If You Lived Here, I’d Know Your Name: News from Small-Town Alaska is a lovely memoir of sorts by Heather Lende, who makes something of a living writing obituary notices for people in her home town of Haines, Alaska. The book is aptly titled. If you lived there she WOULD know your name, something about your family, your history, your talents, etc. What is beautiful about this book is that even though her career involves death, she instead focuses on life and the beauty therein.
An Episcopalian, Lende is exposed to all sorts of beliefs, traditions and background as she desires to write about who people really were and what their heart was like. Instead of condemning anyone that is different from her in belief or life position, she chooses instead to love and respect. She does this tastefully and genuinely.
Along the way, she learns to enjoy the beauty of her surroundings. She loves her family and she loves her community. Haines, Alaksa, quite frankly, does not sound like an easy place to live. On the contrary, it sounds rough and rugged. Yet underneath the snow and past the raging Alaskan sea there is a warmth of personality. Haines somehow feels like a place you’d want to call home. That is, it feels like a place you’d want to call home until you remember that part about the snow. And the raging sea. Then you just feel grateful you are where you are!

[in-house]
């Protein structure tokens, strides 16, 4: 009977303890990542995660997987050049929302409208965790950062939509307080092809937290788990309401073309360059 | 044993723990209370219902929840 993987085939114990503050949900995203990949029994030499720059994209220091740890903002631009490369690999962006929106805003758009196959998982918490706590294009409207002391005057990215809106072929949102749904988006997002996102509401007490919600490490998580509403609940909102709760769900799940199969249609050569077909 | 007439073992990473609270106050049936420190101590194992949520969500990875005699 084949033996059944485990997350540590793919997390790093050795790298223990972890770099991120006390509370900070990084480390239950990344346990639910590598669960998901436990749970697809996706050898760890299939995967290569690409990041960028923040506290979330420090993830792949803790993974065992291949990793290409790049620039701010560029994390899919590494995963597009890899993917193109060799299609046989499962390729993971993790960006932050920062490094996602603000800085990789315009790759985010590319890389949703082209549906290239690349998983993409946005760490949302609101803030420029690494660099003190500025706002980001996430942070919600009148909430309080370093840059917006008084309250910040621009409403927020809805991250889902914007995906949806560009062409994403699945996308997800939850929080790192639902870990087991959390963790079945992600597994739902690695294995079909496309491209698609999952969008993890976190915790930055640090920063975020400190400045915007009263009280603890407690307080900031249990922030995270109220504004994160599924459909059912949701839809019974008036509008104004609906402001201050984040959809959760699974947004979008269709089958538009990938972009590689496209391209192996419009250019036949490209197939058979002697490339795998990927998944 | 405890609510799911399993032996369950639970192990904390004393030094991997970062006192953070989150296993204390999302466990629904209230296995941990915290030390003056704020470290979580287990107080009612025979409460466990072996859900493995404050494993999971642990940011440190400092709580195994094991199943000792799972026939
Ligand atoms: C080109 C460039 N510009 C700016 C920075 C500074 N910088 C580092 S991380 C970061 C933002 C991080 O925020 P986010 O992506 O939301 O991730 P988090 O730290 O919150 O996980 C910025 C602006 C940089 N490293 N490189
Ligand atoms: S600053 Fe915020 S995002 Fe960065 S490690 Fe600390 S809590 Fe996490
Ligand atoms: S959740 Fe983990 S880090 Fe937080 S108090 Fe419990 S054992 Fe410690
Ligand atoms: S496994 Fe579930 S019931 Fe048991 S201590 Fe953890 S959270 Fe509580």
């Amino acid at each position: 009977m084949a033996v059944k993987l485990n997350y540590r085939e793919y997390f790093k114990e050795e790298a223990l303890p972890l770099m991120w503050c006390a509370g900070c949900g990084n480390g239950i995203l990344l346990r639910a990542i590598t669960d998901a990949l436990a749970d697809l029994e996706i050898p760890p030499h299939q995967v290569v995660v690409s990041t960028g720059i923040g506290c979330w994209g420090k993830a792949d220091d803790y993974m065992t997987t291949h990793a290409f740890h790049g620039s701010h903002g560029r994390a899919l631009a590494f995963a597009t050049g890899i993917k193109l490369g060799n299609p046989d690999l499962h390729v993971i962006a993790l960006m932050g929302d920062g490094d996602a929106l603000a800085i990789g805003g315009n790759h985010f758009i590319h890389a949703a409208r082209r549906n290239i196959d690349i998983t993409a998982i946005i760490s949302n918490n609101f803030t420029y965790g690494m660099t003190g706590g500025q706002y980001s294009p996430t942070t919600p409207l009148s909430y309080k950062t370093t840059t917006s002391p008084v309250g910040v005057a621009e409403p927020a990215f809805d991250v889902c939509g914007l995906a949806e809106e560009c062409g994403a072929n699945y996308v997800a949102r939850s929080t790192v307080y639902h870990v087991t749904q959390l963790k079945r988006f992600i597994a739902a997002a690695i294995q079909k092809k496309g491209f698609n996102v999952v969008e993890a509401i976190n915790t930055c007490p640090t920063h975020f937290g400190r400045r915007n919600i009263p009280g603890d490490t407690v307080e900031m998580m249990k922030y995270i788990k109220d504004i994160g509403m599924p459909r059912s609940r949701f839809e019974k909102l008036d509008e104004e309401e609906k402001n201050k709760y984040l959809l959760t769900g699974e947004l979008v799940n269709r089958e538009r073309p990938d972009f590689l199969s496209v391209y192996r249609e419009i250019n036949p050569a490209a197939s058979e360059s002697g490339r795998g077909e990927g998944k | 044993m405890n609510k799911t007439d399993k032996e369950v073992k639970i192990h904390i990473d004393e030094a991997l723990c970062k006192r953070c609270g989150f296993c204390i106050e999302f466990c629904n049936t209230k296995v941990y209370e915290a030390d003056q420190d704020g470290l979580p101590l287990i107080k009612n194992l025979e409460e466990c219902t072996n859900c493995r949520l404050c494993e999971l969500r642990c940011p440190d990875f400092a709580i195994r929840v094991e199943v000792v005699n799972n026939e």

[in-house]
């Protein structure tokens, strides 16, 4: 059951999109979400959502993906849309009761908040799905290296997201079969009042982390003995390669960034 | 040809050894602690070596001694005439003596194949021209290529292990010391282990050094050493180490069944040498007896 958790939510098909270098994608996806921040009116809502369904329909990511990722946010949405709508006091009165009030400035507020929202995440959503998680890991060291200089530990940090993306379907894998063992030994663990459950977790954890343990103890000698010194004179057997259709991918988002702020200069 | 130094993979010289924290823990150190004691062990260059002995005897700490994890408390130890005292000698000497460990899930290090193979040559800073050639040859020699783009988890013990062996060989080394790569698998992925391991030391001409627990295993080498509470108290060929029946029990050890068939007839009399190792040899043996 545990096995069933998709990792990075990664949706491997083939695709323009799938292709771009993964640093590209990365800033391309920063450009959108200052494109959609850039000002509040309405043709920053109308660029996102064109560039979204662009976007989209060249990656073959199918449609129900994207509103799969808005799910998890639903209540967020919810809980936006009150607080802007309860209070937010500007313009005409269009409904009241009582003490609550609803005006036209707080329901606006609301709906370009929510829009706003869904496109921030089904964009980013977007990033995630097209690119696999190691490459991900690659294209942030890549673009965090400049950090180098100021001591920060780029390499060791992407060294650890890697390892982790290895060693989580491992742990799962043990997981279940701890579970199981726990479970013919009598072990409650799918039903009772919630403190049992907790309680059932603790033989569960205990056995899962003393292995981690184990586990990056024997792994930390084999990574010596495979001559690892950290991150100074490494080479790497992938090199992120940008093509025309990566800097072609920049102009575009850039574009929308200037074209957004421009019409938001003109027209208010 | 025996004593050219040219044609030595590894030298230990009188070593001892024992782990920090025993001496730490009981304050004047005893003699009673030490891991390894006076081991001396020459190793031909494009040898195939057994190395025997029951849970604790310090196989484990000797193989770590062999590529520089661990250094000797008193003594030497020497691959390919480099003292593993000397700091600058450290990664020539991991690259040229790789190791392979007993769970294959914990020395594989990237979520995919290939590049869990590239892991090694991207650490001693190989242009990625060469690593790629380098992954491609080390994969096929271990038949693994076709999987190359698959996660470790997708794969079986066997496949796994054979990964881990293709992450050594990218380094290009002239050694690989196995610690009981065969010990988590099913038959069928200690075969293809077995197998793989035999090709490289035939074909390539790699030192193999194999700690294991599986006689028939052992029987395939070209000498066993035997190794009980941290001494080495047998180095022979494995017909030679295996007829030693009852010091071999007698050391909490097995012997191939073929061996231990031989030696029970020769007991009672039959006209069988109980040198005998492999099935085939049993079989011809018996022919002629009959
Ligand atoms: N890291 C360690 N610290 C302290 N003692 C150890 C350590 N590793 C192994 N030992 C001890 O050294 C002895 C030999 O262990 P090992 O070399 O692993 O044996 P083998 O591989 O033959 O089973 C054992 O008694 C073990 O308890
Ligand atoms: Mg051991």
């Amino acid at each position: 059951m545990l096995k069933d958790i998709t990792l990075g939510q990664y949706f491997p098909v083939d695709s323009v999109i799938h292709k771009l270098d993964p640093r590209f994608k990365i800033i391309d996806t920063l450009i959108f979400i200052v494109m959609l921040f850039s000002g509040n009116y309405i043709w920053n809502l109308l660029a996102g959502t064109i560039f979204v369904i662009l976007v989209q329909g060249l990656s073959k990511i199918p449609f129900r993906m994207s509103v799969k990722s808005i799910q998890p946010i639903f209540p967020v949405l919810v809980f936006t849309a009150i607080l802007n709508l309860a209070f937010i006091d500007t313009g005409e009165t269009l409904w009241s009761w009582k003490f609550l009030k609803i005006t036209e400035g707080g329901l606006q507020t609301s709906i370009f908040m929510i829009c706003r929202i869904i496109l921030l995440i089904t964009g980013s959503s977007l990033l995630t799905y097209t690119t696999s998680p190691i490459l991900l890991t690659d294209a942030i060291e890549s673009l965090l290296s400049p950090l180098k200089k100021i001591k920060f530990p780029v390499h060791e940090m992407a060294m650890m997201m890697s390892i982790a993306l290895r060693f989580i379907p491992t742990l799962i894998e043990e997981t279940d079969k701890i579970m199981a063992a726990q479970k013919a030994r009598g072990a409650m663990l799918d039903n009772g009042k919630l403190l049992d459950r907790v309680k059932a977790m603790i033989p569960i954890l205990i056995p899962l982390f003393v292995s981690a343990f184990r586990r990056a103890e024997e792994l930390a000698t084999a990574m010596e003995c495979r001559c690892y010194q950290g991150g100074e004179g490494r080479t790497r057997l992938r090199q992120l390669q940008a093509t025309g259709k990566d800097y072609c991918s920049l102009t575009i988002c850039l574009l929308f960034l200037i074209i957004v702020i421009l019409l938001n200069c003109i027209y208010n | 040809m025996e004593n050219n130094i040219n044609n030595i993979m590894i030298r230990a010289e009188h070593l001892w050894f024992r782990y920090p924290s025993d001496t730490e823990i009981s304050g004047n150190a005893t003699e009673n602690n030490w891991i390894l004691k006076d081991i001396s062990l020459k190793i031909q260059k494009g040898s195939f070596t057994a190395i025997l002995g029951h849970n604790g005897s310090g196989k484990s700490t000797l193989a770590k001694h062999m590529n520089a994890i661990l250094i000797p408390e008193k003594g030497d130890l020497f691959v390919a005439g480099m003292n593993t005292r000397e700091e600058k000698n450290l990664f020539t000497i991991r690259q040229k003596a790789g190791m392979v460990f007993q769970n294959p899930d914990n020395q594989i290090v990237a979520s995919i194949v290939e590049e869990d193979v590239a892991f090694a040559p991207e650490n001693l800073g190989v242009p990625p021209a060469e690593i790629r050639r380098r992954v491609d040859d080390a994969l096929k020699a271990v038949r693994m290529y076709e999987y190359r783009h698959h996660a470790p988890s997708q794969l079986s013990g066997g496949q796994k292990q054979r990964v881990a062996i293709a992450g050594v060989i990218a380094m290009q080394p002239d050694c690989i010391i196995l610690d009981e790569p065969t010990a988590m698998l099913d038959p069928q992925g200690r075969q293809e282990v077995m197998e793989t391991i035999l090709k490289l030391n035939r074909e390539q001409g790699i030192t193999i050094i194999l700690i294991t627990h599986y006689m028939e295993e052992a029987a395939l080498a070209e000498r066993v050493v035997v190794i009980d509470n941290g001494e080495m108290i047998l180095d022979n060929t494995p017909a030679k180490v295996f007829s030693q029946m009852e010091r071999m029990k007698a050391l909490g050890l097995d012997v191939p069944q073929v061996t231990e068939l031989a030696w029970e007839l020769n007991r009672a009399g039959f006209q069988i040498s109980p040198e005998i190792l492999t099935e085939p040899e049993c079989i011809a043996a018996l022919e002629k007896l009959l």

This book was a comfort read, almost like Mitford, to me. I enjoyed hearing about the culture of Haines and how Lende learned to smoke salmon, went blueberry picking and pursued her skills as a “domestic goddess.” I also enjoyed hearing about her family’s rustic cabin in the woods that has only a little electricity and from which they’ve viewed bears and moose along the trails leading to and from the cabin. Everything feels so rustic. (And cold. Did I mention the snow?) The front cover declares Lende to be “part Annie Dillard, part Anne Lamott” but since I’ve never read either I can’t say whether or not that is true. I can say that you will feel like you know the town and the people in it and I dare say that you will like them. Yes, the subject that starts the book is death but by the end of it you are only thinking about life and the beauty that it holds. Well written and well-told, I feel like despite where I might differ with her, I can heartily recommend it. It’s a cozy read, definitely meant to be read under a nice warm blanket. This book has not only the ability to make you long for physical coziness, but it also builds a coziness of the heart. I mean that sincerely.
Carrie comes by her book obsession honestly, having descended from a long line of bibliophiles. She blogs about books regularly at Reading to Know.